As a 'loudspeaker' for the Christian god, pain has done more to drive people away from him than anything else. An all-knowing, all-powerful and all-good god would not allow any suffering, even in the service of a so-called "greater good." And if such a god desires suffering for a greater good, then it would follow logically that his followers should cause suffering to convert more people. After all, that is god's best tool for getting our attention, is it not? Fortunately, CS Lewis and most Christians today do not follow this logic to its end point. Those who do open hospitals and hospices and waste money on bibles rather than food (explaining why only 25% of tithes go to benefit indigent people around the world). CS Lewis realised this, which is why he asserted, in chapter 7, that while evil acts can lead to "greater" goods such as pity and compassion, the individual who commits evil is not justified simply because positive benefits will flow.
The hypocrisy here is glaringly apparent when Lewis moves on to depict his god as using good men as "sons" and evil men as "tools" to achieve his goals. Such an obvious double standard is patently hypocritical and serves to do little except expose Lewis' advocacy of divine fiat for what it is - blind obedience (which is the antithesis of sound moral reasoning).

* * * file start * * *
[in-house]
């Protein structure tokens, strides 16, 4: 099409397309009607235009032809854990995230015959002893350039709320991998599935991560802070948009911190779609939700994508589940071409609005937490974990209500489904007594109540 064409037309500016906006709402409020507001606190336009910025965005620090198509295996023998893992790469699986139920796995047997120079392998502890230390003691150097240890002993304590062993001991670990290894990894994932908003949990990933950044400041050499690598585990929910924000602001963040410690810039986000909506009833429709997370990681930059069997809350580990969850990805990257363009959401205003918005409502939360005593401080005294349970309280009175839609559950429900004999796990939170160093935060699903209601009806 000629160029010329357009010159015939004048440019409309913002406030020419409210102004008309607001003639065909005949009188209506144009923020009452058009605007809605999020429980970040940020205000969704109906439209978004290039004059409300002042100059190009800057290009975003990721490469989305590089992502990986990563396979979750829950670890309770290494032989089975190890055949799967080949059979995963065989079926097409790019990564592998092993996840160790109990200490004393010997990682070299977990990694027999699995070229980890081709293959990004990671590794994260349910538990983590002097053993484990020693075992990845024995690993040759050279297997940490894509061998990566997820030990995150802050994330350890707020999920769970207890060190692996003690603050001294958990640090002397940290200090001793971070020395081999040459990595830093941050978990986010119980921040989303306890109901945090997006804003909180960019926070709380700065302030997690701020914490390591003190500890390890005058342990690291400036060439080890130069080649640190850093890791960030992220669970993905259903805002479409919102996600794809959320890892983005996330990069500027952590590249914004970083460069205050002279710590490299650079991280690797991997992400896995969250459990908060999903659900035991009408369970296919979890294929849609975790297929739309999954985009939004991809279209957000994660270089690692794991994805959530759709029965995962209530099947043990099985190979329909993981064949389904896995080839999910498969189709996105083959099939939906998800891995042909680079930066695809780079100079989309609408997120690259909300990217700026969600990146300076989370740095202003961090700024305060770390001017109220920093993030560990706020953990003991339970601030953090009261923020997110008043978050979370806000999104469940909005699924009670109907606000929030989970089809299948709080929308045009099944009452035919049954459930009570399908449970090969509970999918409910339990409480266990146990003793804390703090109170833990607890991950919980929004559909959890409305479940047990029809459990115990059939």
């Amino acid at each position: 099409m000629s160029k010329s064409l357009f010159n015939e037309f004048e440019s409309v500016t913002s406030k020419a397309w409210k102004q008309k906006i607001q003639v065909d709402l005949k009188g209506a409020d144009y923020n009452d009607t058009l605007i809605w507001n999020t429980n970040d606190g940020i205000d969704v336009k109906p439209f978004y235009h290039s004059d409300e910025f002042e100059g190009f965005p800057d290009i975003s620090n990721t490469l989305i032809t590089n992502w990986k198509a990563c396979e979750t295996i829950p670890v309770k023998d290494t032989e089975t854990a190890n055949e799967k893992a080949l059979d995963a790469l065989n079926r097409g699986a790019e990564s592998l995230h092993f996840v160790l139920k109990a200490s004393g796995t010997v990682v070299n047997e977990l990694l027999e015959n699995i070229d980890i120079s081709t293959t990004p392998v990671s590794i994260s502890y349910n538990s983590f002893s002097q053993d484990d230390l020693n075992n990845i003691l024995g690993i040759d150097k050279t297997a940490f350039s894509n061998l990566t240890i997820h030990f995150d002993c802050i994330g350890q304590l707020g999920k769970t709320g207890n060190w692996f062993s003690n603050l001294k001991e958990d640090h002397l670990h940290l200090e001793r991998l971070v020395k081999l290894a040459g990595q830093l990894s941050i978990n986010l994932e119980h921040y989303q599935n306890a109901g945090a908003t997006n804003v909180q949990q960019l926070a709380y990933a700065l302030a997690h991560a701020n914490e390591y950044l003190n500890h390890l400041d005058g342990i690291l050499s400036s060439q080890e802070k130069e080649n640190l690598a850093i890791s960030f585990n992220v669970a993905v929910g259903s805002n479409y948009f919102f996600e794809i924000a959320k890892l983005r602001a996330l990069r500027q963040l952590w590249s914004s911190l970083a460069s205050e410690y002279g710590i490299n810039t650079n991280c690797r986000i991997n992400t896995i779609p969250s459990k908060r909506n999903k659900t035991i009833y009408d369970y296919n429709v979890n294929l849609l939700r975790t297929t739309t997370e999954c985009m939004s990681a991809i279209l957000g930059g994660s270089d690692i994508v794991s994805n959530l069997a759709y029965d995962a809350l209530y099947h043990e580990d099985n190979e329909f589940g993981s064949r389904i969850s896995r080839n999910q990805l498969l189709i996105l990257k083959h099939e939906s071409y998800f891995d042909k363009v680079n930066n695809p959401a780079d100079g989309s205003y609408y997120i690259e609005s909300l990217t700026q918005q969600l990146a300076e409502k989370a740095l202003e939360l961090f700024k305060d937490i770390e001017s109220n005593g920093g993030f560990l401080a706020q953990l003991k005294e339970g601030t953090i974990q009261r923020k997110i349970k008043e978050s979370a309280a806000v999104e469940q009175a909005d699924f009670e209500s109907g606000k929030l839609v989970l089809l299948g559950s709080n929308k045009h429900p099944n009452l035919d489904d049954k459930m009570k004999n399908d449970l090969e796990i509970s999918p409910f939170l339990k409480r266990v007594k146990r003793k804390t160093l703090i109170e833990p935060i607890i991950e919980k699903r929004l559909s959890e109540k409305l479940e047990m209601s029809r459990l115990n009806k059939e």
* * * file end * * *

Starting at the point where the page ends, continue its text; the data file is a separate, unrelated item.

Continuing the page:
His childishly puerile attempts to justify hell are perhaps the only thing worse. According to Lewis' theology, pain is used by god as a teacher, a "flag of truth in a rebel fortress" (p. 122). This obviously misses the point - an omnipotent god would not need to use pain. If a tri-omni deity knows good from evil without needing to suffer, why couldn't he have simply created humans who were likewise omniscient? This is yet another obvious point that is glossed over by a highly overrated apologist.
Eliminating suffering comes before respecting free will. This is even more true for all-loving beings. Who in their right mind would sit and watch while child rape occurred right before their eyes?